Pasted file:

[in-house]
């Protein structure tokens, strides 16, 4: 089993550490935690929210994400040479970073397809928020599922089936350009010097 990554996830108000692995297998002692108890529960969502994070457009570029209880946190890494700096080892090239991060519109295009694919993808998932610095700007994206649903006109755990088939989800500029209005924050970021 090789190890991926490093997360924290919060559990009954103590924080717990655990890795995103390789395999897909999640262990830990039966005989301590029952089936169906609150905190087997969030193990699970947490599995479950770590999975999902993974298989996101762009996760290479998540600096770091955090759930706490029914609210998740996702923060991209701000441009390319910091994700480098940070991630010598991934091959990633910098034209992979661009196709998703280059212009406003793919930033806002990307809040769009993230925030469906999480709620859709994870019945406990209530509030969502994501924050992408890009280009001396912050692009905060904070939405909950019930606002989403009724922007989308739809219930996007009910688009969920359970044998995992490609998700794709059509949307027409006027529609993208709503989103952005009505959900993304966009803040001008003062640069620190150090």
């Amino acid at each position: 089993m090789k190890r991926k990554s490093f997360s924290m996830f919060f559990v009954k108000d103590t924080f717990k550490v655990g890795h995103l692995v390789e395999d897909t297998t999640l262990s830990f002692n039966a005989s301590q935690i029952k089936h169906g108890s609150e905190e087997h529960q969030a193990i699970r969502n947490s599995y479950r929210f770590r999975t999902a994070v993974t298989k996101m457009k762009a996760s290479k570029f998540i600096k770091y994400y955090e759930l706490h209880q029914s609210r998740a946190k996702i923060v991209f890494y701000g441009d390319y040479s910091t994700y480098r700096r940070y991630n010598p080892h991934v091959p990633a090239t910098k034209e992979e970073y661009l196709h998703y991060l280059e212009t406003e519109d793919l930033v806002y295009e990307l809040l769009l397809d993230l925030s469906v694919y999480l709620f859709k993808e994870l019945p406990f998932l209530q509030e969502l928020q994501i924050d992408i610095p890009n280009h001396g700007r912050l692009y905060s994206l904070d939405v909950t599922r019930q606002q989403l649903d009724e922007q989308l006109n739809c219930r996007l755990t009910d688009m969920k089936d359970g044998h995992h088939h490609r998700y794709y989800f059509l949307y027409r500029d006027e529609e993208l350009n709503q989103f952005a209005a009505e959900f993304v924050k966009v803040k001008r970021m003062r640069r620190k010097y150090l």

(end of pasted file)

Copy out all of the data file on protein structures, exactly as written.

[in-house]
């Protein structure tokens, strides 16, 4: 089993550490935690929210994400040479970073397809928020599922089936350009010097 990554996830108000692995297998002692108890529960969502994070457009570029209880946190890494700096080892090239991060519109295009694919993808998932610095700007994206649903006109755990088939989800500029209005924050970021 090789190890991926490093997360924290919060559990009954103590924080717990655990890795995103390789395999897909999640262990830990039966005989301590029952089936169906609150905190087997969030193990699970947490599995479950770590999975999902993974298989996101762009996760290479998540600096770091955090759930706490029914609210998740996702923060991209701000441009390319910091994700480098940070991630010598991934091959990633910098034209992979661009196709998703280059212009406003793919930033806002990307809040769009993230925030469906999480709620859709994870019945406990209530509030969502994501924050992408890009280009001396912050692009905060904070939405909950019930606002989403009724922007989308739809219930996007009910688009969920359970044998995992490609998700794709059509949307027409006027529609993208709503989103952005009505959900993304966009803040001008003062640069620190150090």
């Amino acid at each position: 089993m090789k190890r991926k990554s490093f997360s924290m996830f919060f559990v009954k108000d103590t924080f717990k550490v655990g890795h995103l692995v390789e395999d897909t297998t999640l262990s830990f002692n039966a005989s301590q935690i029952k089936h169906g108890s609150e905190e087997h529960q969030a193990i699970r969502n947490s599995y479950r929210f770590r999975t999902a994070v993974t298989k996101m457009k762009a996760s290479k570029f998540i600096k770091y994400y955090e759930l706490h209880q029914s609210r998740a946190k996702i923060v991209f890494y701000g441009d390319y040479s910091t994700y480098r700096r940070y991630n010598p080892h991934v091959p990633a090239t910098k034209e992979e970073y661009l196709h998703y991060l280059e212009t406003e519109d793919l930033v806002y295009e990307l809040l769009l397809d993230l925030s469906v694919y999480l709620f859709k993808e994870l019945p406990f998932l209530q509030e969502l928020q994501i924050d992408i610095p890009n280009h001396g700007r912050l692009y905060s994206l904070d939405v909950t599922r019930q606002q989403l649903d009724e922007q989308l006109n739809c219930r996007l755990t009910d688009m969920k089936d359970g044998h995992h088939h490609r998700y794709y989800f059509l949307y027409r500029d006027e529609e993208l350009n709503q989103f952005a209005a009505e959900f993304v924050k966009v803040k001008r970021m003062r640069r620190k010097y150090l």